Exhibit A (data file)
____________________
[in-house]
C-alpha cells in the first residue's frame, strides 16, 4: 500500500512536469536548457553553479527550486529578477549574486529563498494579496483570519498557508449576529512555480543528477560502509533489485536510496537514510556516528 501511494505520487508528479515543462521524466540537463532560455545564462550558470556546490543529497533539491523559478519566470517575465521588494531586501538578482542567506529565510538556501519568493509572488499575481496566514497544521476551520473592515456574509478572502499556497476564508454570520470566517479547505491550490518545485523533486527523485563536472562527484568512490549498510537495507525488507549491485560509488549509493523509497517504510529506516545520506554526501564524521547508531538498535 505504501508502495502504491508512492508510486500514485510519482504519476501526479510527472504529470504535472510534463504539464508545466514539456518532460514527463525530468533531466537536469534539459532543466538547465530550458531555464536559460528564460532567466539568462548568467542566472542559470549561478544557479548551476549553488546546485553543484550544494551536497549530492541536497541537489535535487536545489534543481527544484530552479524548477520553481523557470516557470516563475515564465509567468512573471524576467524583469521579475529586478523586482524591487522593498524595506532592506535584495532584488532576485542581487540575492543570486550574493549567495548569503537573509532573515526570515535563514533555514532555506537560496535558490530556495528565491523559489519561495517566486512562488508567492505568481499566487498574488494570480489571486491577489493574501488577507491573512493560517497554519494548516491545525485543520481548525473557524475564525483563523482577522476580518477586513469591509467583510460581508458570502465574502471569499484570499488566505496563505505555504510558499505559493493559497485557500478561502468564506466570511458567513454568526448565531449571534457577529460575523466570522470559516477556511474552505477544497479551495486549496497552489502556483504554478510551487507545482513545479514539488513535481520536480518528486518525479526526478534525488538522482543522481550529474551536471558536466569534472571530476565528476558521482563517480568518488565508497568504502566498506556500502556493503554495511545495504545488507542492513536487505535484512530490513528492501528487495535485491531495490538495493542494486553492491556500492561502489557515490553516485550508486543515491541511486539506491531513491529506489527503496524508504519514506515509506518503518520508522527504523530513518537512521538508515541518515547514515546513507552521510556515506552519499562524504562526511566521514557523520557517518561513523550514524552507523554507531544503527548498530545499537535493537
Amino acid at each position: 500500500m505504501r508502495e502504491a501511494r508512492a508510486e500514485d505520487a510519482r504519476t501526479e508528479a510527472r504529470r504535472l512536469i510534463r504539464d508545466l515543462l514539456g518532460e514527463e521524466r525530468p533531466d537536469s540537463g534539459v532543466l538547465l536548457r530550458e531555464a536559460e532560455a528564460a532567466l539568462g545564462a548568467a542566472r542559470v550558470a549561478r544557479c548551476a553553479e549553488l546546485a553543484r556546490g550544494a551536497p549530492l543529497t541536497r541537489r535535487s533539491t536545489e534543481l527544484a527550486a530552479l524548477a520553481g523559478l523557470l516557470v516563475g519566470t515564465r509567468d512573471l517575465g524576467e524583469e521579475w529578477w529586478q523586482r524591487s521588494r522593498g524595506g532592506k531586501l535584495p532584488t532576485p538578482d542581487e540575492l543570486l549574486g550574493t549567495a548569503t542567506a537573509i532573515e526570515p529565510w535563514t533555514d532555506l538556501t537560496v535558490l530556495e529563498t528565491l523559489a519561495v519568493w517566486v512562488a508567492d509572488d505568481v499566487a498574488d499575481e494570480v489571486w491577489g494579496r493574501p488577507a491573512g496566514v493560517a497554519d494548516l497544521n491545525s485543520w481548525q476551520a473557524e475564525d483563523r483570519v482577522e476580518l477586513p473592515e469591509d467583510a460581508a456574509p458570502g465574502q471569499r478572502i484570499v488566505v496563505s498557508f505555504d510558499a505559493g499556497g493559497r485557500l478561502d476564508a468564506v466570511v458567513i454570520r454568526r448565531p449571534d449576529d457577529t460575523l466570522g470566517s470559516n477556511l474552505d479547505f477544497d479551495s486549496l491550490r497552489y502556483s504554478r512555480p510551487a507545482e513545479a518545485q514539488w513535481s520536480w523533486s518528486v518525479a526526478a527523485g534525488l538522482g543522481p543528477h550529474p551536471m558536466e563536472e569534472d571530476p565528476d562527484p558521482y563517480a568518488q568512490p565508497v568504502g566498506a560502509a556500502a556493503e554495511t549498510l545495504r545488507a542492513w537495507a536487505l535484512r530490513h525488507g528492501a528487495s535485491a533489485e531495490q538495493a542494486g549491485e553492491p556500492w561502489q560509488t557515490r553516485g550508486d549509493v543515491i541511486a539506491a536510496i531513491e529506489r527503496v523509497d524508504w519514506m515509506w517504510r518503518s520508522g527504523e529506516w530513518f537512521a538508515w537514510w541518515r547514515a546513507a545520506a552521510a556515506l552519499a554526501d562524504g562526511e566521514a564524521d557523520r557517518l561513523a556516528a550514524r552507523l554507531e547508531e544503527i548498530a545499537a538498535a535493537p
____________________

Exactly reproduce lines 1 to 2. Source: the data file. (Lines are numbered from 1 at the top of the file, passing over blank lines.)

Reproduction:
[in-house]
C-alpha cells in the first residue's frame, strides 16, 4: 500500500512536469536548457553553479527550486529578477549574486529563498494579496483570519498557508449576529512555480543528477560502509533489485536510496537514510556516528 501511494505520487508528479515543462521524466540537463532560455545564462550558470556546490543529497533539491523559478519566470517575465521588494531586501538578482542567506529565510538556501519568493509572488499575481496566514497544521476551520473592515456574509478572502499556497476564508454570520470566517479547505491550490518545485523533486527523485563536472562527484568512490549498510537495507525488507549491485560509488549509493523509497517504510529506516545520506554526501564524521547508531538498535 505504501508502495502504491508512492508510486500514485510519482504519476501526479510527472504529470504535472510534463504539464508545466514539456518532460514527463525530468533531466537536469534539459532543466538547465530550458531555464536559460528564460532567466539568462548568467542566472542559470549561478544557479548551476549553488546546485553543484550544494551536497549530492541536497541537489535535487536545489534543481527544484530552479524548477520553481523557470516557470516563475515564465509567468512573471524576467524583469521579475529586478523586482524591487522593498524595506532592506535584495532584488532576485542581487540575492543570486550574493549567495548569503537573509532573515526570515535563514533555514532555506537560496535558490530556495528565491523559489519561495517566486512562488508567492505568481499566487498574488494570480489571486491577489493574501488577507491573512493560517497554519494548516491545525485543520481548525473557524475564525483563523482577522476580518477586513469591509467583510460581508458570502465574502471569499484570499488566505496563505505555504510558499505559493493559497485557500478561502468564506466570511458567513454568526448565531449571534457577529460575523466570522470559516477556511474552505477544497479551495486549496497552489502556483504554478510551487507545482513545479514539488513535481520536480518528486518525479526526478534525488538522482543522481550529474551536471558536466569534472571530476565528476558521482563517480568518488565508497568504502566498506556500502556493503554495511545495504545488507542492513536487505535484512530490513528492501528487495535485491531495490538495493542494486553492491556500492561502489557515490553516485550508486543515491541511486539506491531513491529506489527503496524508504519514506515509506518503518520508522527504523530513518537512521538508515541518515547514515546513507552521510556515506552519499562524504562526511566521514557523520557517518561513523550514524552507523554507531544503527548498530545499537535493537